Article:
Got a few million and looking to invest in something low-risk and high-gain? Don’t invest in gold. Don’t bother with Apple or Amazon stock, either. Because if there’s one commodity that’s appreciating to stratospheric levels with little sign of slowing down, it’s vintage Ferraris. Sure, it’s a little heartbreaking to relegate some of the greatest driver’s cars ever put on this earth to precious commodities. But with even the once unloved Ferrari Testarossa seeing a 98% appreciation in 2015 alone, the most driving that most surviving cars built when founder Enzo was still alive have done is from the auction block to the 18th fairway at the owner’s local Concours.
The history, power, and je ne sais quoi of certain vintage Ferraris have always given the marque a certain luster at auction that historic Porsches, Jags, and Bentleys can only dream of, but for a long time it was fairly selective. After all, it wasn’t that long ago that 250 GTOs were commanding eight figures at auctions, while lesser 250s were being cannibalized for their drivetrains to be put in replicas. But that’s all in the past now; you’re better off having a Ferrari in your garage that was built before Nixon took office than you are with gold in a vault.
Case in point is this 1962 400 Superamerica Aerodinamico coupe, which is going under the gavel at RM Sotheby’s Paris auction in February, with a high estimate of $3.6 million. While that’s around 10% of what a ’63 250 GTO would run you nowadays, that’s still quite a big chunk of change — like, 14.8 2016 Ferrari 488s chunk of change.
The Superamerica cars have always been impressive performers, but until recently, they’ve never been the most collectible Ferraris of the era. According to Hagerty, just a decade ago, the finest 400 Superamerica coupes were changing hands for just under $700,000. Today, it’s over five times that.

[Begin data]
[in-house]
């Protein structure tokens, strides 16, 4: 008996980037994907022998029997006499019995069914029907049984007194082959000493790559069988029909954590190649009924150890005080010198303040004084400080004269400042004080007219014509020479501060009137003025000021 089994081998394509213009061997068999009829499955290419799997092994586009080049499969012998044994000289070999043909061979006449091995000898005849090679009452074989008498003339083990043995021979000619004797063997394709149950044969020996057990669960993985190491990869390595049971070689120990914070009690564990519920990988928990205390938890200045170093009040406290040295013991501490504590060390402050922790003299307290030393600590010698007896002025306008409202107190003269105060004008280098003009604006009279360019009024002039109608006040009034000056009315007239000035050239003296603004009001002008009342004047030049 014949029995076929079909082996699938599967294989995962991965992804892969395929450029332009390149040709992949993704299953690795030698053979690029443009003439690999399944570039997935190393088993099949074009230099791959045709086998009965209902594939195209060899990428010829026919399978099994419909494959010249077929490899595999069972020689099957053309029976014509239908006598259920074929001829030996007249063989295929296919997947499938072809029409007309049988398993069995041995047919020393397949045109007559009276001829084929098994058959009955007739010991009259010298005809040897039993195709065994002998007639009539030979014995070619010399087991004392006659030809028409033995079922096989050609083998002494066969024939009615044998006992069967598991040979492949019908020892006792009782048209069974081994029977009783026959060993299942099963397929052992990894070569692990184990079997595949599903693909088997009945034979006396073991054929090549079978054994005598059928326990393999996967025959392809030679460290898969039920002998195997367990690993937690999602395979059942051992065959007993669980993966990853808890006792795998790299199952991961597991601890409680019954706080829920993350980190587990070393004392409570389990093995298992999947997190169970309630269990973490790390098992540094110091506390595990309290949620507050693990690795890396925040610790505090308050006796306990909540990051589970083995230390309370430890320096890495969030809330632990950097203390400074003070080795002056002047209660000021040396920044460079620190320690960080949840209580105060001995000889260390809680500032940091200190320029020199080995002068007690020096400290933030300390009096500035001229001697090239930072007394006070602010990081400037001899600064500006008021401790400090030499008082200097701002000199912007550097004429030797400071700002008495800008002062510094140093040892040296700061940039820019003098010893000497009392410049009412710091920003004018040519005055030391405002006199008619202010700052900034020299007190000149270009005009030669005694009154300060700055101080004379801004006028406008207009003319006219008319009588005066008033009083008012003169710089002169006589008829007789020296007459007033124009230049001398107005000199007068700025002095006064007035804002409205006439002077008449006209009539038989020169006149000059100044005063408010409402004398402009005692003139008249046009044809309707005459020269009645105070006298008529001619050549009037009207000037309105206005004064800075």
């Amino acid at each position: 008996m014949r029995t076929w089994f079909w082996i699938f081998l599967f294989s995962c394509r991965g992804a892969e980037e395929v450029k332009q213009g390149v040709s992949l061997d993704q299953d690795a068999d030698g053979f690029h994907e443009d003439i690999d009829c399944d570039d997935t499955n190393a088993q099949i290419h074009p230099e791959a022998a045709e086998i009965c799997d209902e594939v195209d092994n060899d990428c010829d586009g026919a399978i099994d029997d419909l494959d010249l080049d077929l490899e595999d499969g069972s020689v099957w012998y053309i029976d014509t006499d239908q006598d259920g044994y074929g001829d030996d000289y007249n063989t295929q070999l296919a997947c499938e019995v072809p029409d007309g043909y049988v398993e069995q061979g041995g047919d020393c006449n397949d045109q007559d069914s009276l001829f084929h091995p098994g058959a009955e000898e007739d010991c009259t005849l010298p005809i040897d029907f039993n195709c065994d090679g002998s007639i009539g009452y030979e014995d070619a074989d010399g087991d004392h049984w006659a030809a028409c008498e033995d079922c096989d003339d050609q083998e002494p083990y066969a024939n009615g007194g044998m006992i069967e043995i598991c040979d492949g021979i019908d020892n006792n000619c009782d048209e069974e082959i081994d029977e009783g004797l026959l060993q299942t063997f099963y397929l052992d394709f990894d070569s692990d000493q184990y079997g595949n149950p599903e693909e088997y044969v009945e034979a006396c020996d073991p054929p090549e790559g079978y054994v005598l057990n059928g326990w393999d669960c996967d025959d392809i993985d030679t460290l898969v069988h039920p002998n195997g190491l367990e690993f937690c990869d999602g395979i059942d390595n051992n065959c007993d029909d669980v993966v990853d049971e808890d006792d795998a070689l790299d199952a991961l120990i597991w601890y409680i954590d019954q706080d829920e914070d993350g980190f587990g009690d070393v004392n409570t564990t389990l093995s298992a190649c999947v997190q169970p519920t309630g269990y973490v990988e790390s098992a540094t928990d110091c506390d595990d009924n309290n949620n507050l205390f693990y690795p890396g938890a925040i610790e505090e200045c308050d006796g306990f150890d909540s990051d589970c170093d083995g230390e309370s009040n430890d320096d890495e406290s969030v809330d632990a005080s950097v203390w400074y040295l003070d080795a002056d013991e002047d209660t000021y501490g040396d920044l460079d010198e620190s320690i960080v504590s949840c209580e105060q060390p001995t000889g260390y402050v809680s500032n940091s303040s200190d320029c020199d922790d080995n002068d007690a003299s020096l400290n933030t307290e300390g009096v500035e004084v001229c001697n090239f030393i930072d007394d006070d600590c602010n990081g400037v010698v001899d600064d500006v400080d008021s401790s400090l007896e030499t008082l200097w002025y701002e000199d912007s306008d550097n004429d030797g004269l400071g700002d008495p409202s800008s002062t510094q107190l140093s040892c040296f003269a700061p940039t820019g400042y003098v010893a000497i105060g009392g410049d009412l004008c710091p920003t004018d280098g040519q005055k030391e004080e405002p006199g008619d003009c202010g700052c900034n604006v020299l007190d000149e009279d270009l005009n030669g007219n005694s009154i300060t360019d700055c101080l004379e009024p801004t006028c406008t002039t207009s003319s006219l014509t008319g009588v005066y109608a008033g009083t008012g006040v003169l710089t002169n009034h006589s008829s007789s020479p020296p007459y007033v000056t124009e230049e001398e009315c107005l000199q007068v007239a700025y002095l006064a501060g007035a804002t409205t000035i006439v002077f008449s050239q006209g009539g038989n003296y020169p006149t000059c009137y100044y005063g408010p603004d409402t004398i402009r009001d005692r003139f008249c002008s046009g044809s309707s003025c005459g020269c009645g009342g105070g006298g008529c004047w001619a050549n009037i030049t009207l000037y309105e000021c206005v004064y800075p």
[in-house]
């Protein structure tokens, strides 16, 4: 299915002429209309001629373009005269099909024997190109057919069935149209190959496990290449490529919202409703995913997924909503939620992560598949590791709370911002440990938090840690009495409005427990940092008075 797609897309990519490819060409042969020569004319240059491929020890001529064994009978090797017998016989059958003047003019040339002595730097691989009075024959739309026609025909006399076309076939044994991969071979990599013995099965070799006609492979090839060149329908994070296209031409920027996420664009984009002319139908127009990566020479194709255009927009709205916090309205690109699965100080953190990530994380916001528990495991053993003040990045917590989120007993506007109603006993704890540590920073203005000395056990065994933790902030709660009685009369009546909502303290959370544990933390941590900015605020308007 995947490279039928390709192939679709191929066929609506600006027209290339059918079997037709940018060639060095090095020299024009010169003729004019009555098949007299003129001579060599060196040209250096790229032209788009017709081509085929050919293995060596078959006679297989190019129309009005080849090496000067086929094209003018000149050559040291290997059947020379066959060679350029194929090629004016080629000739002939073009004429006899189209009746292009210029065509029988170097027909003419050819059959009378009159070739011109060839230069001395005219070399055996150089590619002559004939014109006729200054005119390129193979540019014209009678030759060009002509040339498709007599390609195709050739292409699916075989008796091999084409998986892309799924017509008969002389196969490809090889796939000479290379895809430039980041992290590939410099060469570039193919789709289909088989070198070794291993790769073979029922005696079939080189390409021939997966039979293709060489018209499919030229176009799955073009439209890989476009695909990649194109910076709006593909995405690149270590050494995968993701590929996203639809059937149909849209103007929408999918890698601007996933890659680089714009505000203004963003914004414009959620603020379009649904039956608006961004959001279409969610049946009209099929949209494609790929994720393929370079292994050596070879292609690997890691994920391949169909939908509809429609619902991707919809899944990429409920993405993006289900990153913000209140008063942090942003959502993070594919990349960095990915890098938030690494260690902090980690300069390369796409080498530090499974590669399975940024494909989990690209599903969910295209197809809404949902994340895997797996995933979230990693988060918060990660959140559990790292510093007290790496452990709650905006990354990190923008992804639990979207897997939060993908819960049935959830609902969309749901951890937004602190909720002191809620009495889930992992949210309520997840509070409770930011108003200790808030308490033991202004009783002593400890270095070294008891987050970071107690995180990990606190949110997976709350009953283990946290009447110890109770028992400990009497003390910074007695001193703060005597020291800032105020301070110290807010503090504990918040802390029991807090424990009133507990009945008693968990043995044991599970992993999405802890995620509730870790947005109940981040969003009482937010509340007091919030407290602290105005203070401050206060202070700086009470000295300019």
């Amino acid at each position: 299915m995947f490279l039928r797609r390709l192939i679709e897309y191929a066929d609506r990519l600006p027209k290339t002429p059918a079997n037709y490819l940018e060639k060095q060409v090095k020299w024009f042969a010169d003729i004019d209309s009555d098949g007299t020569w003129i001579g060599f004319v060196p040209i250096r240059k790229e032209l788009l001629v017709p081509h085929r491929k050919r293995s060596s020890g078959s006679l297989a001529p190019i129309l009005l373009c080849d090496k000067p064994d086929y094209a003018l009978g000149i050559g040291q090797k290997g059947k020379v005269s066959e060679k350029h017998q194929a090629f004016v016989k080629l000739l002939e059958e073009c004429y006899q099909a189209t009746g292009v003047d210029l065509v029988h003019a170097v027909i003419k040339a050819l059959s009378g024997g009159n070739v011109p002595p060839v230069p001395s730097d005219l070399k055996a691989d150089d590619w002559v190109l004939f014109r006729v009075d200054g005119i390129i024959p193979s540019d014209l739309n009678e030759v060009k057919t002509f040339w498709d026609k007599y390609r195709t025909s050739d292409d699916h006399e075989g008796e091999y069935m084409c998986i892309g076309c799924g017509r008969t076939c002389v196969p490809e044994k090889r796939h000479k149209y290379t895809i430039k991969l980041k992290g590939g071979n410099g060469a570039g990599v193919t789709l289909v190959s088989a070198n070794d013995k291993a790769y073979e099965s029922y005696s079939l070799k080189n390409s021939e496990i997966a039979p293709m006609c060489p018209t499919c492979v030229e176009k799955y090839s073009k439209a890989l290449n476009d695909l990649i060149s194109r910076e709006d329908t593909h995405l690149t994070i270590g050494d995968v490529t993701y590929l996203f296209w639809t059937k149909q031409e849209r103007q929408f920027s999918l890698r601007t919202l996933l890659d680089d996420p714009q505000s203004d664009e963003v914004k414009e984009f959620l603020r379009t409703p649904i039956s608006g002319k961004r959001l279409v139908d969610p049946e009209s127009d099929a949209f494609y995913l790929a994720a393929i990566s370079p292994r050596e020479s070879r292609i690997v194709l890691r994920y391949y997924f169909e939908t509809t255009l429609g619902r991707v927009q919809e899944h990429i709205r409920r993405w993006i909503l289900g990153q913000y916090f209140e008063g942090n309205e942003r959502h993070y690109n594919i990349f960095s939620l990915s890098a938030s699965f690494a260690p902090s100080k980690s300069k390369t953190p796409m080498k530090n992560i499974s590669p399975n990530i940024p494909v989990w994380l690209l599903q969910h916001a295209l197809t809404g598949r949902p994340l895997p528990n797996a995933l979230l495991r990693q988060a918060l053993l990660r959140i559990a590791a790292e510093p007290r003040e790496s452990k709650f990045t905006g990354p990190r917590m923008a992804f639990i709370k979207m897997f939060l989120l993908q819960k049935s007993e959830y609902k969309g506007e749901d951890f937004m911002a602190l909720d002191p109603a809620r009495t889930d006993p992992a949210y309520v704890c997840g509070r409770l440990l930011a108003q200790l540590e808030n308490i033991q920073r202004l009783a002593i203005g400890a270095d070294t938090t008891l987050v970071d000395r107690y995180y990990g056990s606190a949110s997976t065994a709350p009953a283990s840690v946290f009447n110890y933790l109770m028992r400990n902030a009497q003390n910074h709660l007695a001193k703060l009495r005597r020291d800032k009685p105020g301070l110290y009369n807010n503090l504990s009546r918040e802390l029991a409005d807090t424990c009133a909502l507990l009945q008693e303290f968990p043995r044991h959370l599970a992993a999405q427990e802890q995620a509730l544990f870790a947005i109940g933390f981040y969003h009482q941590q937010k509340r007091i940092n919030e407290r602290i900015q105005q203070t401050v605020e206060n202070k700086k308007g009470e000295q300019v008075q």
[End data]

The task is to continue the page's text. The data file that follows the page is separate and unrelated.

The Superamerica line dates back to 1955, but unlike most of Ferrari’s road cars at the time, they were largely long-wheelbase grand tourers designed for speed and comfort, not lightly-tamed race cars like the more popular 250 series. The 400-series cars were introduced at the Turin Motor Show in 1959, and show a pretty significant evolution for the model. Beneath its Pininfarina-designed bodywork lies a 340-horsepower Columbo V12 bored out to 4.0 liters, four-wheel disc brakes, and a four-speed manual transmission with overdrive. This car is the first of only 18 made. It made its debut at the Earls Court Motor show, then was shown at the Chicago Motor Show with a price tag of $13,017, or about $102,000 today.
Tellingly, there’s also a 1983 Ferrari Mondial QV slated for RM Sotheby’s Paris auction. Long considered to be the butt of every non-fire-related Ferrari joke, if this car does well, we might be living in the final days of the “affordable” 20th century Ferraris. Compared to the Mondial, the ’62 Superamerica is a powerful, pretty, and tastefully-appointed grand tourer, but it’s by no means Ferrari or Pininfarina’s best work. In has more than a few awkward angles, and at its worst it looks like it could’ve fit into Maserati’s gawky mid-’60s lineup. Nonetheless, it proves that the pull of a vintage Prancing Horse goes far beyond skin deep. We wouldn’t be surprised if it tops its high estimate.
Like classics? It’s always Throwback Thursday somewhere.